Women’s History Month Readathon 2021 wrap-up

I felt so busy this month! Again I read two books. I am currently reading a third book, but I wasn’t able to finish it this month. Despite not giving it more stars, I enjoyed the books I read this month. They triggered me to learn more about the women the stories were based on. And I think that is the purpose of Women’s History Month. As part of Women’s History Month Readathon, I also made a themed post about six women in history that inspire me. If you haven’t read it yet, you can find it here. I want to thank Margaret from Weird Zeal for organizing the readathon! Here are my thoughts about the books I read:

Kleopatra (Kleopatra, #1) by Karen Essex3,5 stars
In four words: interesting, well-researched historical fiction
What I liked: From the start I wondered how much the Kleopatra from this book resembles the real Cleopatra VII. This part of the duology is about her youth. Not a lot is known about that period of Kleopatra’s life. On her blog the author writers that the research process took her five years. So I believe that Kleopatra’s character is pretty realistic. My first impression of Kleopatra in the book was that she isn’t a very likable child. Of course this makes sense regarding the family and circumstances in which Kleopatra is born. Throughout the story I did start to like and respect her. Early in her life many people close to her die (sometimes in violent ways). At a young age she gets a lot of responsibilities. So she learns that she has to be cunning and sometimes ruthless to survive. It was interesting to see Kleopatra grow from a young girl into a powerful woman.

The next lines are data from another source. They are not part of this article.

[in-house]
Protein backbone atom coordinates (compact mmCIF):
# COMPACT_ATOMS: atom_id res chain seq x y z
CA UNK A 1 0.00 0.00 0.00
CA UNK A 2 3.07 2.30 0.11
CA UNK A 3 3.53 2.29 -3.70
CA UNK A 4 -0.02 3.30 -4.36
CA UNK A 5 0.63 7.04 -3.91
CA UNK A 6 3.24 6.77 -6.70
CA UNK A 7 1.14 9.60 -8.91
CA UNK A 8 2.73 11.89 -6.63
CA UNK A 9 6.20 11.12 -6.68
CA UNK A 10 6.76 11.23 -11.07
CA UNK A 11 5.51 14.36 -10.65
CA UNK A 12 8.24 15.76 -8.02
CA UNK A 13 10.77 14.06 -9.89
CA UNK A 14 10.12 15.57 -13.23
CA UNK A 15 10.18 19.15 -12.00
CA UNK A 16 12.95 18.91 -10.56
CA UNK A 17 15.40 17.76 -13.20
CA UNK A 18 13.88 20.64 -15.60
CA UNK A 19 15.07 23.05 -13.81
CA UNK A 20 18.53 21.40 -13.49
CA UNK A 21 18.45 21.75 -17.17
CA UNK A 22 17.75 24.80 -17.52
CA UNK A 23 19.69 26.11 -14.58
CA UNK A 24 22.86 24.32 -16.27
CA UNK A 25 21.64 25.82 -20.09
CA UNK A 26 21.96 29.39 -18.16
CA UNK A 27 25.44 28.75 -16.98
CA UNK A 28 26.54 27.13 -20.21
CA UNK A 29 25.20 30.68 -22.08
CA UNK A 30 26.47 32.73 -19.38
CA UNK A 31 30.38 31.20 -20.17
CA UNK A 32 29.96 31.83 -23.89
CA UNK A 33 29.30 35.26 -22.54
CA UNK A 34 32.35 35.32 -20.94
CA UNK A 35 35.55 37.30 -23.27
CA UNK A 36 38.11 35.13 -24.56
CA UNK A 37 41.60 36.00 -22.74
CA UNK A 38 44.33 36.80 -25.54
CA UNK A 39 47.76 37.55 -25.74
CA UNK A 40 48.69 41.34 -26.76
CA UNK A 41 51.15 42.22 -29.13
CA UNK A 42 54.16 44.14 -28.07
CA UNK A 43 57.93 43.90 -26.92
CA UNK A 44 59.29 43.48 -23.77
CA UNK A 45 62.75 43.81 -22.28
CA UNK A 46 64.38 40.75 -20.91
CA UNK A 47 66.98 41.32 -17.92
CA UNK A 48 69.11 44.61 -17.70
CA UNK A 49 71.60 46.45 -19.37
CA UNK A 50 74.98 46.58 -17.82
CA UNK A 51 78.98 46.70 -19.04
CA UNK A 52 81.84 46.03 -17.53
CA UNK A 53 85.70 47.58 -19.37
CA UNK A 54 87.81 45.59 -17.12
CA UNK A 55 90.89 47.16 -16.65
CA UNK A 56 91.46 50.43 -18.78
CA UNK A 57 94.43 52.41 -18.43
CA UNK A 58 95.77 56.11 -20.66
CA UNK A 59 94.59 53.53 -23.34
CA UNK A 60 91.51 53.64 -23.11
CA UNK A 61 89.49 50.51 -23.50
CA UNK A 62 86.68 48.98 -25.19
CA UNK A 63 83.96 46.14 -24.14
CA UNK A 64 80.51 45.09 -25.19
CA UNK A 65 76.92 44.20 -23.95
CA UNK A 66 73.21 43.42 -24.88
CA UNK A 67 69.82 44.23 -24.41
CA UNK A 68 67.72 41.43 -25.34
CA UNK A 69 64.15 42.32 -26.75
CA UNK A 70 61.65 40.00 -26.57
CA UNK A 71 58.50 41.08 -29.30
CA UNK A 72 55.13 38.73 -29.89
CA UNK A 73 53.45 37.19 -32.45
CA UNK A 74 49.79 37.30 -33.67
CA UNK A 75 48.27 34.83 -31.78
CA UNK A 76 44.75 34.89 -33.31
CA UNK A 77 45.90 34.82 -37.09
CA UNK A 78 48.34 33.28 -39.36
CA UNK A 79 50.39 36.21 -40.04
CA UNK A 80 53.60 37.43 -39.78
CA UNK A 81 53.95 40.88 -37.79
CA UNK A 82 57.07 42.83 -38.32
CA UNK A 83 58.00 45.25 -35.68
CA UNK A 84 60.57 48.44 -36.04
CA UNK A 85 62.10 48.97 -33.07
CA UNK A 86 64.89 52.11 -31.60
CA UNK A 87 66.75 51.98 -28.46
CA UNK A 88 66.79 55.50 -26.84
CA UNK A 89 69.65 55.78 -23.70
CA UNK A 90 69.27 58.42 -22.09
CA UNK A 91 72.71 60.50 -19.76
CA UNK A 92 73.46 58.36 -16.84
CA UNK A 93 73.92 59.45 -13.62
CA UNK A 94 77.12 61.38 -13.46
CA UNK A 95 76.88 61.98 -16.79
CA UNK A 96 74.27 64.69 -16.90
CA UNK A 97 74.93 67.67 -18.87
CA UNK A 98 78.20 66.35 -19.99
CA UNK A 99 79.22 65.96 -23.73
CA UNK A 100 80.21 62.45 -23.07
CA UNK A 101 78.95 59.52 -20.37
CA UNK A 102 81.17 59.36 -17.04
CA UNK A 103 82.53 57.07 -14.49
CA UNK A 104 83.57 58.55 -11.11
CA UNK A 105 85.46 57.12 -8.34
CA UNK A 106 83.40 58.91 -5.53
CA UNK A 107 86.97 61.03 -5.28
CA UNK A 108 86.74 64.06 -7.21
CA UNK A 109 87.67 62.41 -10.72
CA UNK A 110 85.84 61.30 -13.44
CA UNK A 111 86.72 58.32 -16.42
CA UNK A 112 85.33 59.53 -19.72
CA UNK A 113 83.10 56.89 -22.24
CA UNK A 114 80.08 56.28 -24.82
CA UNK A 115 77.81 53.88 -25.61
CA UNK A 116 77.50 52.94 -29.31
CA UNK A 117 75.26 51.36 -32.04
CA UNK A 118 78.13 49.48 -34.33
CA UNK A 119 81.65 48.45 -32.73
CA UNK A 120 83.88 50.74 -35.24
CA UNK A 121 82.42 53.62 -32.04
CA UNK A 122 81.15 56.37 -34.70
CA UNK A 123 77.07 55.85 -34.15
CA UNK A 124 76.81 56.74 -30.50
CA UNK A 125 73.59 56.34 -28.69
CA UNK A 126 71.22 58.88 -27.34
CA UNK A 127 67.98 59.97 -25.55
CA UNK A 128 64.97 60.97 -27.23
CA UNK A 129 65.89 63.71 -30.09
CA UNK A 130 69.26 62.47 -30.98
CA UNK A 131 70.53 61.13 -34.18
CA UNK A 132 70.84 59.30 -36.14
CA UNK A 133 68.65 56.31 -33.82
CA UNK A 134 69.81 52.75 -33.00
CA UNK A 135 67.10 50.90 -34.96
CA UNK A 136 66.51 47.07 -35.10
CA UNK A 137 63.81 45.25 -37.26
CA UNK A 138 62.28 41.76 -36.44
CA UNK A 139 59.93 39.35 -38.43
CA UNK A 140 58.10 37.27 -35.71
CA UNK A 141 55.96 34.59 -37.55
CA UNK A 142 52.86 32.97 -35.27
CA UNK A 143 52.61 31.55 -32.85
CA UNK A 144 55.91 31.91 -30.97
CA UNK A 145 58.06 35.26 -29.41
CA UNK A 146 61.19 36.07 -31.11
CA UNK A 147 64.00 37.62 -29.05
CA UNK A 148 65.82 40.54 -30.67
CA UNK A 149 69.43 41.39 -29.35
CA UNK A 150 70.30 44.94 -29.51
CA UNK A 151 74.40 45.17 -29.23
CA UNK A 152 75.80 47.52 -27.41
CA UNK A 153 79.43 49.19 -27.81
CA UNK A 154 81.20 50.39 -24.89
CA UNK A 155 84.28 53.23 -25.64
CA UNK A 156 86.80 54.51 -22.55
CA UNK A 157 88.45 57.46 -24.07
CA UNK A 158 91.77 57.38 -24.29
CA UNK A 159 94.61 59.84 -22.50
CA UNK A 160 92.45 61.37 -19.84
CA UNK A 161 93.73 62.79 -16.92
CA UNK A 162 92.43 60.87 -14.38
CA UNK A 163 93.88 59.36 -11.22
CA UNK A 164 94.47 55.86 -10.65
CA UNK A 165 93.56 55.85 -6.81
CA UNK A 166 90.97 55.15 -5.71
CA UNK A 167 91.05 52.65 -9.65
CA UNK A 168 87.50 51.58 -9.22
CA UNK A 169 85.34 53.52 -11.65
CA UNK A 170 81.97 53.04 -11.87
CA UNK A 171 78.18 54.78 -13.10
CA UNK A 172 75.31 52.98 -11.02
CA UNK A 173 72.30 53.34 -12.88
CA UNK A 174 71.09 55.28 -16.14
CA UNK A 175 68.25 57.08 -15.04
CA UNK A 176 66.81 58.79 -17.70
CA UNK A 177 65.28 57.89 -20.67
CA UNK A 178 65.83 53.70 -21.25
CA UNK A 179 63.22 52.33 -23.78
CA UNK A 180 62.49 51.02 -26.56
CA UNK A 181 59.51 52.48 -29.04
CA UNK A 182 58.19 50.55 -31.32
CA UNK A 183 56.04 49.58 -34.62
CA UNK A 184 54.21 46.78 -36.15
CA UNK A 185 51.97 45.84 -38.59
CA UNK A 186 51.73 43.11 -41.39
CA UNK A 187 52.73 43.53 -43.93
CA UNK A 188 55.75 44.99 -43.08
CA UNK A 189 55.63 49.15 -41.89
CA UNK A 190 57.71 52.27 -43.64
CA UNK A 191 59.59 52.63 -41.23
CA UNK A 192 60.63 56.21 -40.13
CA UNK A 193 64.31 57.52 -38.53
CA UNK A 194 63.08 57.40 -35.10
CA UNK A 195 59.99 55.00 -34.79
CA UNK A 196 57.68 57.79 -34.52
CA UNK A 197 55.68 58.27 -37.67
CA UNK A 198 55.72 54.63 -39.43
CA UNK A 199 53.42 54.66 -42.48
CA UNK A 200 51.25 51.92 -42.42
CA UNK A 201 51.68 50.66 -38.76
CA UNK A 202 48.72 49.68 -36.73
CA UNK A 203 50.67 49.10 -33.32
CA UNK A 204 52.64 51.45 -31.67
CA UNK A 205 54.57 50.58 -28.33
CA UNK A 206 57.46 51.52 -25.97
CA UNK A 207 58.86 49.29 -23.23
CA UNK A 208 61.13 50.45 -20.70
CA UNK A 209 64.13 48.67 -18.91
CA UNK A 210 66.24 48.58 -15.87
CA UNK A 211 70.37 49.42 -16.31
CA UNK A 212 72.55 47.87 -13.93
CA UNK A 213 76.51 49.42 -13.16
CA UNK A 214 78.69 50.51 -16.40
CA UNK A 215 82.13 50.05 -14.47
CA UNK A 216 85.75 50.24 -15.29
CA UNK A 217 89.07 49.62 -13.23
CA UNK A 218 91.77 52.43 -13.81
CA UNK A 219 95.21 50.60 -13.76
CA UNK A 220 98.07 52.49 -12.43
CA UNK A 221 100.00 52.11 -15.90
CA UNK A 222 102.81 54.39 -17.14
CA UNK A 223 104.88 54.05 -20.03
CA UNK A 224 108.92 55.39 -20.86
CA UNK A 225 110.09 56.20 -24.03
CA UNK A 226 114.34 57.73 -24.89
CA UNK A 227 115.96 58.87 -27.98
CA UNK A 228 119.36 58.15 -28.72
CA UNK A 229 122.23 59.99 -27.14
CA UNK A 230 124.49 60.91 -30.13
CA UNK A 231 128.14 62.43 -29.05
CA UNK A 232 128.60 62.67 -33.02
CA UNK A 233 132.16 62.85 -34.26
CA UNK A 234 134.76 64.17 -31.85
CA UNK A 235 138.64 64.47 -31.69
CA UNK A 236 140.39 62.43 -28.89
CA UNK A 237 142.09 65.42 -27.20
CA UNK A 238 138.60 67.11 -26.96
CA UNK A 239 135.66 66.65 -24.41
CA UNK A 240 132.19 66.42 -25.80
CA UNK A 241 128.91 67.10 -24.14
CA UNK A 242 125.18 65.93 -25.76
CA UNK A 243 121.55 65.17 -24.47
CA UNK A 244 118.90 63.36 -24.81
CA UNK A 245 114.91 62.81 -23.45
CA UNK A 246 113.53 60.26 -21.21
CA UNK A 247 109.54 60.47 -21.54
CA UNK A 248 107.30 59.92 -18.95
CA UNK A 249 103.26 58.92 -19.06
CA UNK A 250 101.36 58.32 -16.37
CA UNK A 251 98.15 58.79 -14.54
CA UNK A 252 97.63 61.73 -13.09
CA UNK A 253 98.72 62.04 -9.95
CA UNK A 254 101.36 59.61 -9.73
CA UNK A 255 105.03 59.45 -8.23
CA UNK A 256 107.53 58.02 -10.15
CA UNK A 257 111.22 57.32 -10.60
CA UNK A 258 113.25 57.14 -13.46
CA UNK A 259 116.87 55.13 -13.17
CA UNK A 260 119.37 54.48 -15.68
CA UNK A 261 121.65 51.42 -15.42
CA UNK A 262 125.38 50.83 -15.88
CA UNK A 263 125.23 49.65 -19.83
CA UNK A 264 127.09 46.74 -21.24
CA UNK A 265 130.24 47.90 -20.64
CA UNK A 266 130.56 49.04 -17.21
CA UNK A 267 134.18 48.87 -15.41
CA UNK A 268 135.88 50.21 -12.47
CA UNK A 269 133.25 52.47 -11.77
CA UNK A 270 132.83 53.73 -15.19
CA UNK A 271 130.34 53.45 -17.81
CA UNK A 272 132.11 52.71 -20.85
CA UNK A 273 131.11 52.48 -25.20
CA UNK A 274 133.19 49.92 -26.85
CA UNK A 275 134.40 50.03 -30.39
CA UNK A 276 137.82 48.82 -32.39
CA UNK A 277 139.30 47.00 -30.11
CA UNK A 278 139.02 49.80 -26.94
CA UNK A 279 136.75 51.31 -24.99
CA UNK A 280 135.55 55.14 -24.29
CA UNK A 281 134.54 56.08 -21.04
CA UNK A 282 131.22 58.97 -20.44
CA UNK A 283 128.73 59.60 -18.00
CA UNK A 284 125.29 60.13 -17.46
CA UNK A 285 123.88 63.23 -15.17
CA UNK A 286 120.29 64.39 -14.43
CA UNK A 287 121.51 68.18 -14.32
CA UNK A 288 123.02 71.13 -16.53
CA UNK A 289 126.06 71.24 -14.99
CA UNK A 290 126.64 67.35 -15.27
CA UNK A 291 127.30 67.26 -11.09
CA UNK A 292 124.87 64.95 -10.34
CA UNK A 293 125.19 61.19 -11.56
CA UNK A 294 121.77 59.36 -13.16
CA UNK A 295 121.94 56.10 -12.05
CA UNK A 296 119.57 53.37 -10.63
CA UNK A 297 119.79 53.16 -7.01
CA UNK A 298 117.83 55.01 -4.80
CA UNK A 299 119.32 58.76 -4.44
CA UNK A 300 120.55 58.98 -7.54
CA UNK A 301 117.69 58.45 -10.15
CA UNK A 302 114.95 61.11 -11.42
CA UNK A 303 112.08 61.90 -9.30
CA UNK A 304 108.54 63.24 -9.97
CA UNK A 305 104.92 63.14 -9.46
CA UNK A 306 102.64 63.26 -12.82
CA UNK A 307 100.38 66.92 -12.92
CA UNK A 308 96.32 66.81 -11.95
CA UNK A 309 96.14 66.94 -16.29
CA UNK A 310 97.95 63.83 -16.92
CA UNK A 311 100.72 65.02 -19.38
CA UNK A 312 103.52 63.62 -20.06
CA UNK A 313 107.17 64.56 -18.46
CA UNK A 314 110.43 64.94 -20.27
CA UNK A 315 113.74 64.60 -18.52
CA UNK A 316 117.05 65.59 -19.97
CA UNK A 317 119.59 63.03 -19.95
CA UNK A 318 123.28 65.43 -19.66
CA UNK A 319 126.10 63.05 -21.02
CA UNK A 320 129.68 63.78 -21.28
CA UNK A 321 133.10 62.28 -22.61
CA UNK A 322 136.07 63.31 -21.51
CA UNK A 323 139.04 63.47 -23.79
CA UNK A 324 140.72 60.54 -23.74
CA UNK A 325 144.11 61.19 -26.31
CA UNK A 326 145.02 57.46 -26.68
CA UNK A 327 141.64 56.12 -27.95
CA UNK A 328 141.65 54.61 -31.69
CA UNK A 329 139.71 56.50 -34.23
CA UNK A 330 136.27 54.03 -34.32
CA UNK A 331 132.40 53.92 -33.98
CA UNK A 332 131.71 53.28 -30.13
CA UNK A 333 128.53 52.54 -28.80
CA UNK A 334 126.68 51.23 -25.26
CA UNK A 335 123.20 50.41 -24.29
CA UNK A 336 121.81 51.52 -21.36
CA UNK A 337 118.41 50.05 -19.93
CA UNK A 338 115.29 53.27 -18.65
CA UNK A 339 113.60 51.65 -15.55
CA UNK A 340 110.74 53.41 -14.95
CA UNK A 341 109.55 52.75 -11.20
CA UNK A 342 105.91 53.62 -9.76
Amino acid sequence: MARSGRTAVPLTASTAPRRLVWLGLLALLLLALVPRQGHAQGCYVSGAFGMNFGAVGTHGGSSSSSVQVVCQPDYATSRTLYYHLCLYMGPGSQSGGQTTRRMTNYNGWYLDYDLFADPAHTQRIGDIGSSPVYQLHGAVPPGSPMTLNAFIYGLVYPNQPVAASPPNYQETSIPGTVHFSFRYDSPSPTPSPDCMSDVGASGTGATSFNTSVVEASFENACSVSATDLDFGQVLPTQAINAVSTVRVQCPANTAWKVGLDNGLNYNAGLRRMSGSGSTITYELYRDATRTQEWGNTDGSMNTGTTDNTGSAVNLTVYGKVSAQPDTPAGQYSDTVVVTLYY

What I disliked: The book has many side characters. Most of them stay quite one-dimensional. This made it sometimes hard to keep them apart. It also made me less interested in the plot. Because Kleopatra is still young in this part, many important plot points revolve around other characters. If I had cared more about the side characters, the multiple political intrigues in the book would have been far more intriguing.
Trigger warnings for murder, rape and graphic violence

Dreaming the Eagle (Boudica, #1) by Manda Scott3 stars
In four words: vivid, detailed, slow-paced, well-researched
What I liked: The main character of this book is Boudica, a Celtic queen who lived during the first century AD. Very little is known about her life. Yet, the writer made me feel like I really got to know the young Boudica. The story vividly describes the characters and the world they live in. It’s clear that the story is based on a lot of research.
What I disliked: The amount of details was a bit overwhelming. Especially the landscape and weather descriptions slowed down the story and made me lose my attention. That’s why I sometimes missed a plot point or the introduction of a new character. It was quite hard to keep track of the many characters, Britain tribes and their alliances. You need to read this book meticulously (or have some background information) to fully comprehend the story. Less irrelevant details would have helped me to focus on details that are actually important for the plot.
Trigger warnings for war, murder, slavery and graphic violence

Blog posts I liked in March
Sammie @ The Bookwyrm’s Den wrote a great post about fantasy jobs she would like to apply for
Jess @ Jessticulates made a list with five of her favourite SFF short stories. I especially liked ‘And All the Trees of the Forest Shall Clap Their Hands.’
– Marie @ Drizzle & Hurricane Books published a very helpful post about how to write a blog post people will actually read.
Imyril @ There’s Always Room For One More shared this year’s prompts for The Wyrd and Wonder Challenge in May. I am really looking forward to participating!

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